Don’t get me wrong, it’s not that I feel particularly bad. I wasn’t expecting the skies to open up, or the choir invisible to thunder into song, I was expecting to, you know, feel better than I did before or at the very least to feel different. As it stands, I’m pretty much just not doing something that I enjoyed and eating alot things I don’t like. Maybe I’m just doing it wrong…

Doing it on webcam…

I work for a guy who likes to think his time as a system administrator in the late 1990s qualifies him as an authority on issues of office technology. If those of us with a passing awareness of tech, this is a very bad situation. It means we’re in a position of being forced to agree with ideas and recommendations that are not only expensive, but also doomed to sink into the befuddled mire of advanced middle-age angst over technology that is one of the defining characteristics of our “leadership cadre.”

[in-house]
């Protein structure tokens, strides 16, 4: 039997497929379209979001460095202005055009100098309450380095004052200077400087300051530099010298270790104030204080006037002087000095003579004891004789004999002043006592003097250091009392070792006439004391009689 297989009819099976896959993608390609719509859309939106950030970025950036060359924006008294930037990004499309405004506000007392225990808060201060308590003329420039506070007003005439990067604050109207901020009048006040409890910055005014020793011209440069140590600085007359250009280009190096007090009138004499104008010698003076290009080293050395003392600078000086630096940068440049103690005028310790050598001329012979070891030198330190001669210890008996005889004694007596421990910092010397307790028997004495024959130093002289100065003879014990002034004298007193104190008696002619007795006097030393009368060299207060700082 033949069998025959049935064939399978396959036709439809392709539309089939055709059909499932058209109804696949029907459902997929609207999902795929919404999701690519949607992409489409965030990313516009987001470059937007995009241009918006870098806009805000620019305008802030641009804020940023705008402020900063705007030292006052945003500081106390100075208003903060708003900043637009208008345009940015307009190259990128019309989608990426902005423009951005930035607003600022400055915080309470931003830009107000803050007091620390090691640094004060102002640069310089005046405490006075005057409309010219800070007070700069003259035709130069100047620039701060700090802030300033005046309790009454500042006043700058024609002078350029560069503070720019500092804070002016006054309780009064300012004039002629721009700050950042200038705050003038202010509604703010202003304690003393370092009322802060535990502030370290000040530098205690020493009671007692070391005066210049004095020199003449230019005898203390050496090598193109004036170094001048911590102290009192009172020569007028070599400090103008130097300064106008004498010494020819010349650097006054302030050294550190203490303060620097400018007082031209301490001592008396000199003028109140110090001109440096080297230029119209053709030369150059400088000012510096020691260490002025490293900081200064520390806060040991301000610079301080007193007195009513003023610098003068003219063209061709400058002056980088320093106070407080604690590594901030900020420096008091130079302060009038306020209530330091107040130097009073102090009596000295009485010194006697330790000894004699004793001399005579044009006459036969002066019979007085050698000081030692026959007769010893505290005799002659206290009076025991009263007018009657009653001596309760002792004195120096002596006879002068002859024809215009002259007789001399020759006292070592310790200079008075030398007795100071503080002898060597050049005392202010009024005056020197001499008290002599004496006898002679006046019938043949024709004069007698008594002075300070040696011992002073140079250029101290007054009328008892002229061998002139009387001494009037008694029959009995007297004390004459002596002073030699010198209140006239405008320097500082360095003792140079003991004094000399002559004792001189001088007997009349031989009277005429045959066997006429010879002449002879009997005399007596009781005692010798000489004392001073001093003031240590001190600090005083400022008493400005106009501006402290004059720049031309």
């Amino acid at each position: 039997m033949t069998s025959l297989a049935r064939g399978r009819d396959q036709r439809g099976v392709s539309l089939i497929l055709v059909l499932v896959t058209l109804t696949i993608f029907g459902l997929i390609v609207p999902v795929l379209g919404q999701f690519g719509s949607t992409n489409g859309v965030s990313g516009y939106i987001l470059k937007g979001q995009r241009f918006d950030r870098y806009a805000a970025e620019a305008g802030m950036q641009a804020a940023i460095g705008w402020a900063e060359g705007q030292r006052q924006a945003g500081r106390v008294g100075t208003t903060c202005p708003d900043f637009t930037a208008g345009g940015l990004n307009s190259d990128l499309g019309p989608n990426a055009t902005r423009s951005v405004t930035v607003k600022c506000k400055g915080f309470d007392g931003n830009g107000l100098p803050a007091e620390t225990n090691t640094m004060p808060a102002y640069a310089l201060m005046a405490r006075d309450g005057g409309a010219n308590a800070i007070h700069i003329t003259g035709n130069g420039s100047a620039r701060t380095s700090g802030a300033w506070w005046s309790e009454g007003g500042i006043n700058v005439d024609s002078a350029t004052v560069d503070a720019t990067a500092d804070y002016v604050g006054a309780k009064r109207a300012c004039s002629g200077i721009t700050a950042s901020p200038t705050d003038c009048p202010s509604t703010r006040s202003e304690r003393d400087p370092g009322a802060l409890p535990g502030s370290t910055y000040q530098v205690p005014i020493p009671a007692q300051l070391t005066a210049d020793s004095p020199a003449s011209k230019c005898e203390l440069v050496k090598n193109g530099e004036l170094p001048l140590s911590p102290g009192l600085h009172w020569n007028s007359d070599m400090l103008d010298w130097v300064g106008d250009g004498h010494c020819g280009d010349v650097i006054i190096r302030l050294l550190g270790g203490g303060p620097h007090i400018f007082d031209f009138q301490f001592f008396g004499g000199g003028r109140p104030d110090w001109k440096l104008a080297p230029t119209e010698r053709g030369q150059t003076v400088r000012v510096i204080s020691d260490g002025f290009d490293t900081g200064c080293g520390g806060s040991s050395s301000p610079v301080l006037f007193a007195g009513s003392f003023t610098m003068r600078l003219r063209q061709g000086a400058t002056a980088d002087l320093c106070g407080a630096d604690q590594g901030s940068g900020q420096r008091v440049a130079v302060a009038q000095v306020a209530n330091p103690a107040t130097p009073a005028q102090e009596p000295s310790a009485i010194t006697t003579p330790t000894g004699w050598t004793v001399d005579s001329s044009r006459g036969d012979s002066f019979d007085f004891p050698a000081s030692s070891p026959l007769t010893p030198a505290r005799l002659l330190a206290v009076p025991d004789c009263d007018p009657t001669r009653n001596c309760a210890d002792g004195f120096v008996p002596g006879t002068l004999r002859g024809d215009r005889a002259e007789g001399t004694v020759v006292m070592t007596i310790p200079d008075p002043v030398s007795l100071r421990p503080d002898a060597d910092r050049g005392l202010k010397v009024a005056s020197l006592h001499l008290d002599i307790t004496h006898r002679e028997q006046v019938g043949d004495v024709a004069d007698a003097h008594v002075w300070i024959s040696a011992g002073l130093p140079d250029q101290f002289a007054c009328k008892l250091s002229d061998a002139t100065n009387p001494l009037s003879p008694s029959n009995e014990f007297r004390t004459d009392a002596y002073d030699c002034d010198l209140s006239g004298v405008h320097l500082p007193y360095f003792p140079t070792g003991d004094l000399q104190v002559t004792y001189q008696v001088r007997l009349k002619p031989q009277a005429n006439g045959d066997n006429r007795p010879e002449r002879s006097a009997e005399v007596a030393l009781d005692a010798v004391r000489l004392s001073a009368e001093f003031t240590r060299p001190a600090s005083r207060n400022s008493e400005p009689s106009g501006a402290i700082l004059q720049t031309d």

Two years ago, we were instructed to buy two dozen webcams and run a test with our agency’s behind-the-firewall proprietary knockoff version of Skype. The test was, as I described it at the time, less than successful and we recommended shelving the project. Most of our test bunnies couldn’t figure out how to plug in their cameras and of the ones that did, only a handful managed to actually use them. I’m pretty sure they just ate the microphones we sent them. To be fair, I should point out that this failure wasn’t completely the fault of the doddering soon-to-be retirees. The network infrastructure in our building was something less than robust enough to handle the “load” of several simultaneous streaming audio/video connections. It was sort of fun to say something, run to the office across the hall and see yourself “in real time,” but we decided that wasn’t going to be a real plus-up to our collective productivity. After the abysmal initial test, I assumed the idea was left to die quietly in desk drawers and file cabinets around the country. As is so often the case, I was wrong.